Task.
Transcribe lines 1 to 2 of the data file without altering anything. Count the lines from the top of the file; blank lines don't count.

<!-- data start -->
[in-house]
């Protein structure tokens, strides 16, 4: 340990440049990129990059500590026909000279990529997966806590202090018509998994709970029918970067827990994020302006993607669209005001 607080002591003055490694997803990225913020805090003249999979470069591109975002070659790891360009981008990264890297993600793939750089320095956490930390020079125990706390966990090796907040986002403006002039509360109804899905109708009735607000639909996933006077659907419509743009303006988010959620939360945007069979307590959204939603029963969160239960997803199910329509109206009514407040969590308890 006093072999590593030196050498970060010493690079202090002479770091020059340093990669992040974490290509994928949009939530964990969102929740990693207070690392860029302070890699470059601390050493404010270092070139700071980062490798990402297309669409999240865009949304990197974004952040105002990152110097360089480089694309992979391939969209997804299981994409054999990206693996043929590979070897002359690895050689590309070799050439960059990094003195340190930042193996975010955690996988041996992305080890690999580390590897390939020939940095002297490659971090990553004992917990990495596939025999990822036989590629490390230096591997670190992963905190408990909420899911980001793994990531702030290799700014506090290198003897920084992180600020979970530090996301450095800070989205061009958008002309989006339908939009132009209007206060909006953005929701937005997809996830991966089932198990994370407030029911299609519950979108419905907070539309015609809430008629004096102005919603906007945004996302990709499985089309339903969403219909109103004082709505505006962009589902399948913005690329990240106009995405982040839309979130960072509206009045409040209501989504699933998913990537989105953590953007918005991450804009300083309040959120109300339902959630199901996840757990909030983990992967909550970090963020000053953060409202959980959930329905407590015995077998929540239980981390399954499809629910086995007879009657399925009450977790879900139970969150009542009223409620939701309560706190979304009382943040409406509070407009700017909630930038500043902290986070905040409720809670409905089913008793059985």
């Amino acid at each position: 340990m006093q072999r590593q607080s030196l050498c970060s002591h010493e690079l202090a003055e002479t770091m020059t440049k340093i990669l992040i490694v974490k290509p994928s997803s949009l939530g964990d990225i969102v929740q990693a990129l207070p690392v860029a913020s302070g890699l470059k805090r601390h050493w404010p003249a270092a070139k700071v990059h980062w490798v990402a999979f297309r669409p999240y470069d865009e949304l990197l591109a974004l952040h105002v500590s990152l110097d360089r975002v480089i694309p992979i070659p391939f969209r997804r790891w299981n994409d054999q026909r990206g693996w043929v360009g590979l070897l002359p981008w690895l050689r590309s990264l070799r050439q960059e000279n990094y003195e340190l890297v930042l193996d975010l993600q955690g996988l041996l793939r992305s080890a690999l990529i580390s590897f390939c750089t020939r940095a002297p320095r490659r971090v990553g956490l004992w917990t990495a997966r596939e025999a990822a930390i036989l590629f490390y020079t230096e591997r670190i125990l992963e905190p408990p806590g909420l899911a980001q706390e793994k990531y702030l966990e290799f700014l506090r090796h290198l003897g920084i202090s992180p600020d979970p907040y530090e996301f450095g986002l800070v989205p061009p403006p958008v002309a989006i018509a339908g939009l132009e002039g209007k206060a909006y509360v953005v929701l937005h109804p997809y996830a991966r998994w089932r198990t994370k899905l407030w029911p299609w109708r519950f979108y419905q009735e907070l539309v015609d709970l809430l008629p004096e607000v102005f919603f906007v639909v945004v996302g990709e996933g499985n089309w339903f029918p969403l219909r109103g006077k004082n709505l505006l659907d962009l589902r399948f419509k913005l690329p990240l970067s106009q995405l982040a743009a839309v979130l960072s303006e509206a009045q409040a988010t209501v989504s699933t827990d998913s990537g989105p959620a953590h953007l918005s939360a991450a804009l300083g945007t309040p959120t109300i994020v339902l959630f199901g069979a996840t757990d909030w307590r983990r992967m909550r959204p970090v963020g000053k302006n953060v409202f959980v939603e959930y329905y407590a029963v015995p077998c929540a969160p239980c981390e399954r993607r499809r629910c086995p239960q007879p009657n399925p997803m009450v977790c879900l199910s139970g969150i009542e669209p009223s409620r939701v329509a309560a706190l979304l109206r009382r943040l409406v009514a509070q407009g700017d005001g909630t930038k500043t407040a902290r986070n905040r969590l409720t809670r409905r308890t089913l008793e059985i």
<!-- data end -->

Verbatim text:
[in-house]
């Protein structure tokens, strides 16, 4: 340990440049990129990059500590026909000279990529997966806590202090018509998994709970029918970067827990994020302006993607669209005001 607080002591003055490694997803990225913020805090003249999979470069591109975002070659790891360009981008990264890297993600793939750089320095956490930390020079125990706390966990090796907040986002403006002039509360109804899905109708009735607000639909996933006077659907419509743009303006988010959620939360945007069979307590959204939603029963969160239960997803199910329509109206009514407040969590308890 006093072999590593030196050498970060010493690079202090002479770091020059340093990669992040974490290509994928949009939530964990969102929740990693207070690392860029302070890699470059601390050493404010270092070139700071980062490798990402297309669409999240865009949304990197974004952040105002990152110097360089480089694309992979391939969209997804299981994409054999990206693996043929590979070897002359690895050689590309070799050439960059990094003195340190930042193996975010955690996988041996992305080890690999580390590897390939020939940095002297490659971090990553004992917990990495596939025999990822036989590629490390230096591997670190992963905190408990909420899911980001793994990531702030290799700014506090290198003897920084992180600020979970530090996301450095800070989205061009958008002309989006339908939009132009209007206060909006953005929701937005997809996830991966089932198990994370407030029911299609519950979108419905907070539309015609809430008629004096102005919603906007945004996302990709499985089309339903969403219909109103004082709505505006962009589902399948913005690329990240106009995405982040839309979130960072509206009045409040209501989504699933998913990537989105953590953007918005991450804009300083309040959120109300339902959630199901996840757990909030983990992967909550970090963020000053953060409202959980959930329905407590015995077998929540239980981390399954499809629910086995007879009657399925009450977790879900139970969150009542009223409620939701309560706190979304009382943040409406509070407009700017909630930038500043902290986070905040409720809670409905089913008793059985």